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November 24, 1917


JAMA. 1917;LXIX(21):1791-1792. doi:10.1001/jama.1917.02590480045019

Urea is the conspicuous end-product of nitrogenous metabolism in the higher organisms. The theories to account for its origin have undergone successive modifications from decade to decade in harmony with the latest chemical evidence available at successive intervals. Thus the hypotheses of the genesis of urea through oxidative synthesis and in other ways directly from proteins have gradually been abandoned. At the present moment, in the light of what is known respecting the rôle of amino-acids in the disintegration of protein and its metabolism in the body, urea is no longer regarded as a product of the entire molecule. The nitrogenous groups of the amino-acids are split off from the rest of these complexes, perhaps by enzymatic deamination. From these nitrogenous fragments, urea arises.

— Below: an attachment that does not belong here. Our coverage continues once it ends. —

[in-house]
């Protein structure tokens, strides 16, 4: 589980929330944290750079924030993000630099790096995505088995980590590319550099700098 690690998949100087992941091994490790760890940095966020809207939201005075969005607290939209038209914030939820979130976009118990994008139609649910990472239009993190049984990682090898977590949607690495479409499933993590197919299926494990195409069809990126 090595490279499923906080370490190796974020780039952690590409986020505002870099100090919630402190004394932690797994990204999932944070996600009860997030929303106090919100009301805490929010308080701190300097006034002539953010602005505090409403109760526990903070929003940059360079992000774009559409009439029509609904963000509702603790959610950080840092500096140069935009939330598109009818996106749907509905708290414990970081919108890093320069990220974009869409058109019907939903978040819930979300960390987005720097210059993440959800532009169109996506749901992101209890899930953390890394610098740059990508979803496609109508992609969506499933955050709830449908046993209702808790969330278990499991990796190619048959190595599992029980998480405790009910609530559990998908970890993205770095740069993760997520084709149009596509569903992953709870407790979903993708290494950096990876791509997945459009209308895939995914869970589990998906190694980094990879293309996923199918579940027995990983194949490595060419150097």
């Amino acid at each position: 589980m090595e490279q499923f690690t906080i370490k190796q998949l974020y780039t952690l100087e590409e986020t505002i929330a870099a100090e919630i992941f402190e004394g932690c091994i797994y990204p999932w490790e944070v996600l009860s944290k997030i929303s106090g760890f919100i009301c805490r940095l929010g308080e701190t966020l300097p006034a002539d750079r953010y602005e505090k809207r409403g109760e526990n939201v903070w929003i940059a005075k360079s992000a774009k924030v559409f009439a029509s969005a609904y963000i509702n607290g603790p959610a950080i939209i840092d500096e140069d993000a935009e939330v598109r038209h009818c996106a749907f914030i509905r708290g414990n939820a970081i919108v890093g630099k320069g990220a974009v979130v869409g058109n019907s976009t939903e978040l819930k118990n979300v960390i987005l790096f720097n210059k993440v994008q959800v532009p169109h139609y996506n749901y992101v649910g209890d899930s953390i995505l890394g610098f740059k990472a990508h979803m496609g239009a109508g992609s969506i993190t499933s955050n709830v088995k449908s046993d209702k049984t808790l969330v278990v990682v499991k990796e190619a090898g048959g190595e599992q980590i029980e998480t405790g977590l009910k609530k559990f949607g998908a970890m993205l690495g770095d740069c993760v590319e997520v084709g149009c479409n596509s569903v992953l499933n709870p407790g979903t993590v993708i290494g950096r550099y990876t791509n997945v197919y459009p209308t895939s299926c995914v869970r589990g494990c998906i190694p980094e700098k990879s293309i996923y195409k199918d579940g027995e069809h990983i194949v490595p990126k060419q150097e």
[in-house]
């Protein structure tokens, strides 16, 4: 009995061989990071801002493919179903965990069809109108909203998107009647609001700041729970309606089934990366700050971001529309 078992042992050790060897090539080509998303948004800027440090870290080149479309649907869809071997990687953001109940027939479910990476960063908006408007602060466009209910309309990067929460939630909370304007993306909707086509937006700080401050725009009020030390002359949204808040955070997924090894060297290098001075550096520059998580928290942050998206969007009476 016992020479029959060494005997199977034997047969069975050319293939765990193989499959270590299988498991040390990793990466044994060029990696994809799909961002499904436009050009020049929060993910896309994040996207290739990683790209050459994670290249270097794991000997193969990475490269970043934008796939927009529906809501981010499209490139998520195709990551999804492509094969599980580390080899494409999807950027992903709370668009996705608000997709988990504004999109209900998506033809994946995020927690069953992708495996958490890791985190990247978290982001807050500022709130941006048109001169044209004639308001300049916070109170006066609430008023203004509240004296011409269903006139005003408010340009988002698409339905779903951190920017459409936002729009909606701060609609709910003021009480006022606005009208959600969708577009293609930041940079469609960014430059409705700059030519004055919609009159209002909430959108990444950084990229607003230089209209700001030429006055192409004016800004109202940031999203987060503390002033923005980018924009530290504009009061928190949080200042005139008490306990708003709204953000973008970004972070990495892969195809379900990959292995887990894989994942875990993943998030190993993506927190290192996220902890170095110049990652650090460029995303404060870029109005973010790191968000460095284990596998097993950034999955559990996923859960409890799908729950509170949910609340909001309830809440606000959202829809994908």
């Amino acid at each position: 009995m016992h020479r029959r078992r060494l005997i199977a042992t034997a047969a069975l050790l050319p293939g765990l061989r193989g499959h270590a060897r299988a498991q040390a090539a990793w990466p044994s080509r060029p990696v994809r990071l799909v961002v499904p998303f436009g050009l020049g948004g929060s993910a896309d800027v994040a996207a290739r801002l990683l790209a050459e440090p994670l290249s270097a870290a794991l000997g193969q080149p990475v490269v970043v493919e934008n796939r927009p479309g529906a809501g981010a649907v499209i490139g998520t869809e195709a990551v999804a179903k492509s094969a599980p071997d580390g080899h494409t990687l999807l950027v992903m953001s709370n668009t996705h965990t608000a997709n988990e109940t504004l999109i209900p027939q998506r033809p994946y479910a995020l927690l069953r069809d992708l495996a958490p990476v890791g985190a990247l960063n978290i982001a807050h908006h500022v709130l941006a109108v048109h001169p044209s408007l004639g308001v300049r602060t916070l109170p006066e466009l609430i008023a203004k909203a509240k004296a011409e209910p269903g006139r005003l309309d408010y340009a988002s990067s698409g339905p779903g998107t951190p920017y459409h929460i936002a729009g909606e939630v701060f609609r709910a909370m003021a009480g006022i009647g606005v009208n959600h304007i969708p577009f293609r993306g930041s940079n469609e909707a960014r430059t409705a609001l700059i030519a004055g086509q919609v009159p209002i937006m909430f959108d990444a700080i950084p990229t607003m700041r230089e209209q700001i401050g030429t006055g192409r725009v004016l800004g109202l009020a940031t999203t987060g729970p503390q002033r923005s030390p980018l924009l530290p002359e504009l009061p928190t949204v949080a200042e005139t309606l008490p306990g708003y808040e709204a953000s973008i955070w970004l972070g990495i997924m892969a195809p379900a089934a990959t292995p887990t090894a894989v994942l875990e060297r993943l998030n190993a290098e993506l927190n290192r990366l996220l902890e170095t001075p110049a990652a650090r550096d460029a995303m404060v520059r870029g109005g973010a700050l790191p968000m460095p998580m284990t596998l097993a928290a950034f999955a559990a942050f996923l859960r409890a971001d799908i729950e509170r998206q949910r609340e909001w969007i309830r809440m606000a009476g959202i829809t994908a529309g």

With respect to the place or tissues in which this reaction proceeds, opinion has likewise been vacillating. Of late there has been a tendency to assign